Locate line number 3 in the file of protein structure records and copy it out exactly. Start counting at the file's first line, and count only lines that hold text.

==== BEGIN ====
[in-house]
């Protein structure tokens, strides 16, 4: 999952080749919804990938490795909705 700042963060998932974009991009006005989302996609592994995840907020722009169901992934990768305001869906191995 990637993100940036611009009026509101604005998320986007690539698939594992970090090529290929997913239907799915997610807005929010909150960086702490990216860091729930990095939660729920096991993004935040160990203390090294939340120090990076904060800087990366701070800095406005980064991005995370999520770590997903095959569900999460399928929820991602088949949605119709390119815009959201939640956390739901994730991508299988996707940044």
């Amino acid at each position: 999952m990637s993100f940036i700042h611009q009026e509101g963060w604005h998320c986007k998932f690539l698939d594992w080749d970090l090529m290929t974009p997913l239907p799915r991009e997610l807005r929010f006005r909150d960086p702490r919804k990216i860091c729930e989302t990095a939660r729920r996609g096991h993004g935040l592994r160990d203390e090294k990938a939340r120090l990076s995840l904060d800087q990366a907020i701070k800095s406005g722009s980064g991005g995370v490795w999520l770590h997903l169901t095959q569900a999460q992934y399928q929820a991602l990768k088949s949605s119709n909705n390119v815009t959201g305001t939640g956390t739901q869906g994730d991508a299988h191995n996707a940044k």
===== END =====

């Amino acid at each position: 999952m990637s993100f940036i700042h611009q009026e509101g963060w604005h998320c986007k998932f690539l698939d594992w080749d970090l090529m290929t974009p997913l239907p799915r991009e997610l807005r929010f006005r909150d960086p702490r919804k990216i860091c729930e989302t990095a939660r729920r996609g096991h993004g935040l592994r160990d203390e090294k990938a939340r120090l990076s995840l904060d800087q990366a907020i701070k800095s406005g722009s980064g991005g995370v490795w999520l770590h997903l169901t095959q569900a999460q992934y399928q929820a991602l990768k088949s949605s119709n909705n390119v815009t959201g305001t939640g956390t739901q869906g994730d991508a299988h191995n996707a940044k």